Given that the PDI and the MgI are both measures of delusional ideation, it is unsurprising that a partial correlation analysis controlled for handedness showed that their scores were significantly related to each other (r = .46, p ≤ .01), a finding consistent with previous studies (Peters et al., 1999). In order to relate the questionnaires to sensory prediction, we calculated a composite score for each participant in the force-matching task by subtracting the average force applied in the Slider condition from that applied in the Finger condition. This overcompensation measure quantifies the degree of sensory prediction. A partial correlation analysis controlled for handedness showed no relation between the participants’ transformed MgI scores and their overcompensation scores (r = −.25, n.s., one-tailed). PDI scores, however, were significantly negatively correlated with overcompensation scores (r = −.42, p = .015, one-tailed) (Fig. 2B). A Kendall's partial correlation controlled for handedness, which is insensitive to outliers, confirmed this finding (Kendall's Tau = −0.25, p < 0.05, one-tailed). p-Values were estimated based on 1000 permutations.
Given that the PDI and the MgI are non-independent, Bonferroni correction would be inappropriate and too conservative. Note, however, that the significant relation between overcompensation and PDI would survive even such correction and would consequently survive any correction that would take the non-independence into account.
There was no relationship between aberrant perceptual experiences (as measured by the transformed PAS scores) and overcompensation scores (r = .01, n.s.). Analysis of the LC questionnaire indicated no relation with any of the subscales (Internal: r = .05, n.s.; External Chance: r = .07, n.s.; External Other: r = −.35, p = 0.077). Again, the analyses are partial correlations controlled for handedness.
Our study demonstrates a significant relationship between reduced prediction of the sensory consequences of self-generated movement and a tendency towards delusional ideation in healthy participants: the more accurate participants were in matching an experienced force (i.e. the lower their predictive attenuation), the higher they scored on the PDI. This finding is consistent with the notion that a continuum between health and psychosis extends even to a basic sensory level.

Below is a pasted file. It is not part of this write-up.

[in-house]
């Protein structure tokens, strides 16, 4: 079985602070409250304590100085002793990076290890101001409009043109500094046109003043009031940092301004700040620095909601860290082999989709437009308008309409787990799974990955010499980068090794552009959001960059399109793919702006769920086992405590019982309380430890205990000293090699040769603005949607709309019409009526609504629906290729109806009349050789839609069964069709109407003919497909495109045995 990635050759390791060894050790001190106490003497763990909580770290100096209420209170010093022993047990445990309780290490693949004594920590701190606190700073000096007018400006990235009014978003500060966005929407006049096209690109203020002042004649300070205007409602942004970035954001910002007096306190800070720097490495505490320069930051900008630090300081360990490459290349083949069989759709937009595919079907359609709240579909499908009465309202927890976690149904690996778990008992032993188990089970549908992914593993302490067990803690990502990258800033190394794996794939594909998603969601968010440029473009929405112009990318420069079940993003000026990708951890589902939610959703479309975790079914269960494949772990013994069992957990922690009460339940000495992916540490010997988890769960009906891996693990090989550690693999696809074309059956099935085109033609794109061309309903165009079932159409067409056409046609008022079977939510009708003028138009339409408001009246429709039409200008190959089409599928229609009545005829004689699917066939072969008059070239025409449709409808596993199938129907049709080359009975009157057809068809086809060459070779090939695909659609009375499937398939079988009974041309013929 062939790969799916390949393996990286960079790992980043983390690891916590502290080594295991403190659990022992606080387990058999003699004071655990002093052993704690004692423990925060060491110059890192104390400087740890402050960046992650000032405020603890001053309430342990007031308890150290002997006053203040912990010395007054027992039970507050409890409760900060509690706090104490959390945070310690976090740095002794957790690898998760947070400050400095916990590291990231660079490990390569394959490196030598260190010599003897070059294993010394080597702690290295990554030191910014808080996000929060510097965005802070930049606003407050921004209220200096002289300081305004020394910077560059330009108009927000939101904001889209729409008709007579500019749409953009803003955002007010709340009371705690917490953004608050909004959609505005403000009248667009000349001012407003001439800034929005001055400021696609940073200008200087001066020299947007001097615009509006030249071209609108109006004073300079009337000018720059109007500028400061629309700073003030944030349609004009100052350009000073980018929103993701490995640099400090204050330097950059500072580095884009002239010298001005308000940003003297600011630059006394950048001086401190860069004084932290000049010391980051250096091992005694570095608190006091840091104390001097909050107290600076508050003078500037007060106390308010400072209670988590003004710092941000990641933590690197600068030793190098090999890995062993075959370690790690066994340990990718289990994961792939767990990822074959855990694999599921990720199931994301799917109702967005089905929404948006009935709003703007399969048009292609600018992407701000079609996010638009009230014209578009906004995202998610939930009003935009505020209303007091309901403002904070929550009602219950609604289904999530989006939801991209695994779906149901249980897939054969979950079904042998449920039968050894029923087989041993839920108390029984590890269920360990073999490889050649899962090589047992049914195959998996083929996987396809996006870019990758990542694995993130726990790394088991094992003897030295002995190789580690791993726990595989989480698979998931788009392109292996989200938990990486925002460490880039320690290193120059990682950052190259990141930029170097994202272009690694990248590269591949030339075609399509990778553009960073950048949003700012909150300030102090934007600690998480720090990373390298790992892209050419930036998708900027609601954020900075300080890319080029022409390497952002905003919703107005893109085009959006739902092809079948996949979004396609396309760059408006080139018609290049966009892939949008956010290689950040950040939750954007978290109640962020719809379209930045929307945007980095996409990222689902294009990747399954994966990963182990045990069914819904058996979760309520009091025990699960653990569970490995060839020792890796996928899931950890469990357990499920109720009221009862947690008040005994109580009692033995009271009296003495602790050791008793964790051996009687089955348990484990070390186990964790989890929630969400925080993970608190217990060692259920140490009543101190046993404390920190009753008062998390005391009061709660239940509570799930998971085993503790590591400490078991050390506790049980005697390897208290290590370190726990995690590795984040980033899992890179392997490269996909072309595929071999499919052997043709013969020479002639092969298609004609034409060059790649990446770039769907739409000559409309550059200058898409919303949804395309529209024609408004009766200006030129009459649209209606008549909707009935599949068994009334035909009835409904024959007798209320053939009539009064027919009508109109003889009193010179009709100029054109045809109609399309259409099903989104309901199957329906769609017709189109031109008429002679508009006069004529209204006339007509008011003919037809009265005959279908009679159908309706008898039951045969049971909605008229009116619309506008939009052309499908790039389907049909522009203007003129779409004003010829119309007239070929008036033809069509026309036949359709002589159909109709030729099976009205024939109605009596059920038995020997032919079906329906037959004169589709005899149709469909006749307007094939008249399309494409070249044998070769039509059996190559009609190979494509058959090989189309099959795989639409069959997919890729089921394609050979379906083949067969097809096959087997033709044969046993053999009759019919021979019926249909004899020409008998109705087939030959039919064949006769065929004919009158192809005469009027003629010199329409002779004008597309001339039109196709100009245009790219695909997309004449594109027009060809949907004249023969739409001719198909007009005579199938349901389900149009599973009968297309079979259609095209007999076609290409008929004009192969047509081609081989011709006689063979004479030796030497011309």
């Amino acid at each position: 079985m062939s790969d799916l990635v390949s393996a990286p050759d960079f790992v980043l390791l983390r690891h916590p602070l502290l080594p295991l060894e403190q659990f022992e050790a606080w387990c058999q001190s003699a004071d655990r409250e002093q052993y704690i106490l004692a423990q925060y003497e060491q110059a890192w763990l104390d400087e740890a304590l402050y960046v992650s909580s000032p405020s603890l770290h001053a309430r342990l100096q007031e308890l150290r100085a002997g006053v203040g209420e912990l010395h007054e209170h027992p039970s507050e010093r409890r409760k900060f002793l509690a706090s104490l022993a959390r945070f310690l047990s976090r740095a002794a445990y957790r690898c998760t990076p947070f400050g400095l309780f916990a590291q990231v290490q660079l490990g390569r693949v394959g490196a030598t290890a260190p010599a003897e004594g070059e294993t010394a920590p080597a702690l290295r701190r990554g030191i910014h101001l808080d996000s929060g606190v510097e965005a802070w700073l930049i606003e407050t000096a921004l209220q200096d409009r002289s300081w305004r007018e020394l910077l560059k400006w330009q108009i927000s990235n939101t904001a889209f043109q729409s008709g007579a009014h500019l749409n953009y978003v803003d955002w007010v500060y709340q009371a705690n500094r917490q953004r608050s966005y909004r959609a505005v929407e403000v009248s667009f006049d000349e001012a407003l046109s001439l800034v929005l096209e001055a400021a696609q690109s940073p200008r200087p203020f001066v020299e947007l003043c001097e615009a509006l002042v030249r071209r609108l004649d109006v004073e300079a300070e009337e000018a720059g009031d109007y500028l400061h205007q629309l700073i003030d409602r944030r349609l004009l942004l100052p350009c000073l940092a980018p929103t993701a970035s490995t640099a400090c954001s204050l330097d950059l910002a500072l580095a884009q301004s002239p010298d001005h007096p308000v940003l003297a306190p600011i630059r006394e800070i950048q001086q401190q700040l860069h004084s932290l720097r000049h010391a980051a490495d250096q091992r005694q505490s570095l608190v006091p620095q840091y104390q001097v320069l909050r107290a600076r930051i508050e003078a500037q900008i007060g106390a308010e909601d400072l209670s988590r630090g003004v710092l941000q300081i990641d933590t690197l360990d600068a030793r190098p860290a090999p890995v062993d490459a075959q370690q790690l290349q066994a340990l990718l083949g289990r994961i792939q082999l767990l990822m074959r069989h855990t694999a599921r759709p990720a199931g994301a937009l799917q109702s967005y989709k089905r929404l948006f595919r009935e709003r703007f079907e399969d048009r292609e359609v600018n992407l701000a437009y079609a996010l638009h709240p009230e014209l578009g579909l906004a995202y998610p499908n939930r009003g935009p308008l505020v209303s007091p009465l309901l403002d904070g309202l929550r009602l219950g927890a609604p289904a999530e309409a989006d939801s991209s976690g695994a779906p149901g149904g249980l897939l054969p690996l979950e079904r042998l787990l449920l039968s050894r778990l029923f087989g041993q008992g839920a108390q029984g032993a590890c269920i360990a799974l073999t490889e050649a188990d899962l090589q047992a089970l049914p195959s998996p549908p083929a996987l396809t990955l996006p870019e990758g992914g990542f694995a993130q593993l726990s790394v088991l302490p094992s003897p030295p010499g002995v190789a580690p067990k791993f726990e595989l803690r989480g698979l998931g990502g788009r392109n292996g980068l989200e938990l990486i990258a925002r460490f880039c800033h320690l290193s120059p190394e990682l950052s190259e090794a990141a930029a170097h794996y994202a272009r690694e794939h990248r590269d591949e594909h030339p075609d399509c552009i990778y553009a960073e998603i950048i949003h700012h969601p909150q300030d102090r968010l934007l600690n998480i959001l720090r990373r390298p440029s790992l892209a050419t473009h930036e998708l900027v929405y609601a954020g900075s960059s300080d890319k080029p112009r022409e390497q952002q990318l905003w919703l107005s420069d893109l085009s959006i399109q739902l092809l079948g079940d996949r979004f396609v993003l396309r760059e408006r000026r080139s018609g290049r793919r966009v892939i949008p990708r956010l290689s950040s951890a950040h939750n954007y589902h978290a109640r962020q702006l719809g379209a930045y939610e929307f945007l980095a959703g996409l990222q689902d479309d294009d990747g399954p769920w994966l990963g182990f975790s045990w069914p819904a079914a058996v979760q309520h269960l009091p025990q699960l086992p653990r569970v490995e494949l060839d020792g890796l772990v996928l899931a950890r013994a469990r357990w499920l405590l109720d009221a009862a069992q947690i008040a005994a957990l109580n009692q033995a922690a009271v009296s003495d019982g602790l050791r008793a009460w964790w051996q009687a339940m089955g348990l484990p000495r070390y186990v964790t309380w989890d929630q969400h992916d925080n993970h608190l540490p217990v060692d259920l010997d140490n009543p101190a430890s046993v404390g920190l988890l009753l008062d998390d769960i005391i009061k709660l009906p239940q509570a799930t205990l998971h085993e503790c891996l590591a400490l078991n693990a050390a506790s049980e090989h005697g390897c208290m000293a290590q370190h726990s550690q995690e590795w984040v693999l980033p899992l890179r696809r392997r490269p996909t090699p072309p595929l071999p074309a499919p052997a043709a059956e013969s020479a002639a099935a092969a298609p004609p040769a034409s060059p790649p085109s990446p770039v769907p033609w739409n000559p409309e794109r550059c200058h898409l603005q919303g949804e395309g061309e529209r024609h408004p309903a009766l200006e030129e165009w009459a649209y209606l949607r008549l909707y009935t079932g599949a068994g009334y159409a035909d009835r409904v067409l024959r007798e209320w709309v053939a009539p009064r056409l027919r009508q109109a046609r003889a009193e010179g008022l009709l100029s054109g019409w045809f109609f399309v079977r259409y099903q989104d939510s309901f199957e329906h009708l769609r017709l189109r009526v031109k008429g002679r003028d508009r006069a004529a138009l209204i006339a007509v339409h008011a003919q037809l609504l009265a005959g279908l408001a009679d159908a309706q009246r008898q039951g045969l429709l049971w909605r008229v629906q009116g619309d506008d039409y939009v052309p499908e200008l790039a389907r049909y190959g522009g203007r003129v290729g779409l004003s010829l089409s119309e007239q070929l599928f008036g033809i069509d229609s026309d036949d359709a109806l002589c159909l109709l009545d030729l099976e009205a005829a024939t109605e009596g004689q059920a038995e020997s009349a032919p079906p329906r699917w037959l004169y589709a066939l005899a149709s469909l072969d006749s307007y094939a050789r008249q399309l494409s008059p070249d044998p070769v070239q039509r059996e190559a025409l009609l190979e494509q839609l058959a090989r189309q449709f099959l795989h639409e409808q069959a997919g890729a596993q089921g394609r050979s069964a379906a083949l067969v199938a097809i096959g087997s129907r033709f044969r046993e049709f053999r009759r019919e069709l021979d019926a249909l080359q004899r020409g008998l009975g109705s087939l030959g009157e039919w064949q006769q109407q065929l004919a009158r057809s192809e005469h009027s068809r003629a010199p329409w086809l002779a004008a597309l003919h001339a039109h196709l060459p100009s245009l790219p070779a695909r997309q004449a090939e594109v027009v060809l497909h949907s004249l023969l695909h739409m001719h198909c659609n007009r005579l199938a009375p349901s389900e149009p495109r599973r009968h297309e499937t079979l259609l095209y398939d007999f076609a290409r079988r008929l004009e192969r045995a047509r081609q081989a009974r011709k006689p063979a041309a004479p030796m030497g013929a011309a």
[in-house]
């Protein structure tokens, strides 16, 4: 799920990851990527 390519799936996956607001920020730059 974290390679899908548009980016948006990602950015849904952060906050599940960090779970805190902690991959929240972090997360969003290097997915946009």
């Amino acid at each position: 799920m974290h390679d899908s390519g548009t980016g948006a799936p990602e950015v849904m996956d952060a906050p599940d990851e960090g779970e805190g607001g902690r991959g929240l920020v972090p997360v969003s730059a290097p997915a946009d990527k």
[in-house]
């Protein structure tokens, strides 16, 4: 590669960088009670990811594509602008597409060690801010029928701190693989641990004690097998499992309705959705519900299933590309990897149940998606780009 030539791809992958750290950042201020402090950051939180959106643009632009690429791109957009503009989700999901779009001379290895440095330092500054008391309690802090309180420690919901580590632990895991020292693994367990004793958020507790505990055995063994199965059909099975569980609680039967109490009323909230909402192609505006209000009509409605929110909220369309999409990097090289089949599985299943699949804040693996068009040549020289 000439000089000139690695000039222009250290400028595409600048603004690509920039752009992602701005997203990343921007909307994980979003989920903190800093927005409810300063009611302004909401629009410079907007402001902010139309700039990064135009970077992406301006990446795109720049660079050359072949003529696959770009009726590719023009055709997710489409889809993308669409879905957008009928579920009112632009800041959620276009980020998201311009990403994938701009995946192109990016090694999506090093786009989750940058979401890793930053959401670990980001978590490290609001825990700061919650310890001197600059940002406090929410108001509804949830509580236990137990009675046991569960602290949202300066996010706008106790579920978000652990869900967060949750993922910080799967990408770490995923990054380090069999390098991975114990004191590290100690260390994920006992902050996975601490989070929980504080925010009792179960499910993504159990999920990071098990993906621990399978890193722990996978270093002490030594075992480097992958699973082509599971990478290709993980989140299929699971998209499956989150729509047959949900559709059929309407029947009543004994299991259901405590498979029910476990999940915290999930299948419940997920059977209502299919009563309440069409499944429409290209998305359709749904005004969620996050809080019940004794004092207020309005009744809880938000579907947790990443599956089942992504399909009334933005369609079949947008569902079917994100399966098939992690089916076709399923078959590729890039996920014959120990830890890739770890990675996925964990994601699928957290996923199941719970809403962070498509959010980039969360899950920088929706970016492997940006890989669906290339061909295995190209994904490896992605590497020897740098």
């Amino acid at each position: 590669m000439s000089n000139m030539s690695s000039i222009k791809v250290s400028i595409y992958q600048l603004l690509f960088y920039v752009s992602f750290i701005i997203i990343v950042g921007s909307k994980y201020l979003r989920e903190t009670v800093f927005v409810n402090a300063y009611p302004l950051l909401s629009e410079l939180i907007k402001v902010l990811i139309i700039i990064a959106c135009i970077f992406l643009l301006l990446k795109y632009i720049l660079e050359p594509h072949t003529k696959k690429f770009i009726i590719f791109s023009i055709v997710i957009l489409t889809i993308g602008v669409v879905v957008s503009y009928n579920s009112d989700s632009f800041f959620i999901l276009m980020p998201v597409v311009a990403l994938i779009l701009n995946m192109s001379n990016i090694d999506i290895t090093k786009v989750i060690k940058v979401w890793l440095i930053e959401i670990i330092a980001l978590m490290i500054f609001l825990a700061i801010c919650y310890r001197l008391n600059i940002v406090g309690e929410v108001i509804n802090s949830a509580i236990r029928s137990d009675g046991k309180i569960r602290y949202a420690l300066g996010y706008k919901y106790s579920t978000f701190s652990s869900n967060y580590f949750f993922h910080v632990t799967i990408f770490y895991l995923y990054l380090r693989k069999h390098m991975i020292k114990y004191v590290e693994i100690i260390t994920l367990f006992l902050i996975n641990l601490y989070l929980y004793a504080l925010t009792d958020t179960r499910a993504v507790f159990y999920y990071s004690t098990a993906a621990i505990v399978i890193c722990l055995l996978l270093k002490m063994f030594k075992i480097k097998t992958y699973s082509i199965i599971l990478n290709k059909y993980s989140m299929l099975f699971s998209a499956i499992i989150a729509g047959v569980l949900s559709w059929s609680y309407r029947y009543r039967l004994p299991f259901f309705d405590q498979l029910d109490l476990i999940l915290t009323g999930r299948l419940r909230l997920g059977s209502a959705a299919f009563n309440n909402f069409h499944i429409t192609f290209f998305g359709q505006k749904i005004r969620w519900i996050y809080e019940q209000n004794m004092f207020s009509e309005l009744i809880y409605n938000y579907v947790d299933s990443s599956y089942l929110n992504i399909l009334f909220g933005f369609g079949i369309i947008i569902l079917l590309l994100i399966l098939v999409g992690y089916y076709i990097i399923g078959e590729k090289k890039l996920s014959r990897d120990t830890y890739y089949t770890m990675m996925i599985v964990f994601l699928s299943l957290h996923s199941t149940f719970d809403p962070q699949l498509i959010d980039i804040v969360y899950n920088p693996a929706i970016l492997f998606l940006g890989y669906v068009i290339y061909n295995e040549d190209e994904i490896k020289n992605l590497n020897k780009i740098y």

It is perhaps unsurprising that sensory prediction correlated with delusional ideation as measured by the PDI but not by the MgI, given that the latter has been criticized for under- as well as over-estimating delusional ideation in the general population (Peters et al., 2004). The PDI was constructed to resolve the problems of the MgI and to provide a more accurate measure of delusional ideation in healthy participants (Peters et al., 1999, 2004). None of our exploratory analyses regarding perceptual aberration or the patients’ localization of control showed a significant result, highlighting the specificity of the relation between deficits in sensory prediction and delusional ideation.
Although only longitudinal data can provide definitive evidence, our results suggest that deficits in sensory prediction represent a stable, trait-like characteristic of individuals, varying continuously in the general population. Given that the abnormal sensory experiences associated with such deficits are thought to contribute critically to the emergence of delusions of control in patients (Fletcher and Frith, 2009; Frith et al., 2000; Lindner et al., 2005; Shergill et al., 2005; Synofzik et al., 2010), this characteristic may predispose to certain styles of reasoning and types of experience in healthy people, which in turn may ultimately predispose to the emergence of delusions under certain circumstances. Furthermore, our results suggest that the deficient sensory-predictive processes in psychosis shown by previous studies (Lindner et al., 2005; Shergill et al., 2005; Synofzik et al., 2010) are unlikely to be a confound of neuroleptic medication.
As with previous studies, participants were able to match an experienced force accurately when they used the slider to control the lever that pushed onto their passive finger, indicating that they did not predict and attenuate the sensory consequences of their action in this condition. An interesting question for future research is whether extensive experience with the slider would allow participants to incorporate the predictive relation between the position of the slider and the experienced force into their sensory predictions. Over time, this should lead to increasing sensory attenuation and consequently to overcompensation even in the slider condition. Alternatively, an additional requirement for sensory attenuation might be that the relation between an action and its sensory consequences conforms to a physically plausible causal scenario, in which case no change in sensory prediction and attenuation should be seen in the slider condition even after extensive training.
To conclude, the finding that variability in sensory prediction characterizes the general population, and is related to delusional ideation, supports the sensory-prediction model of delusions and complements work with psychotic patients (Lindner et al., 2005; Shergill et al., 2005; Synofzik et al., 2010). More generally, this observation highlights the usefulness of an individual-differences approach to assess specific symptom models of schizophrenia. This opens up exciting possibilities for future work to characterize the neural signature of fundamental processes that contribute to this mental illness using imaging techniques and to track their neurodevelopmental trajectory.
We thank Aaron Alexander-Bloch for helpful comments on an earlier version of this manuscript. We are grateful to Roger Mundry (MPI EVA, Leipzig, Germany) for statistical advice and for implementing Kendall's partial correlation. This research was supported by the Wellcome Trust, the The Bernard Wolfe Health Neuroscience fund and the Isaac Newton Trust.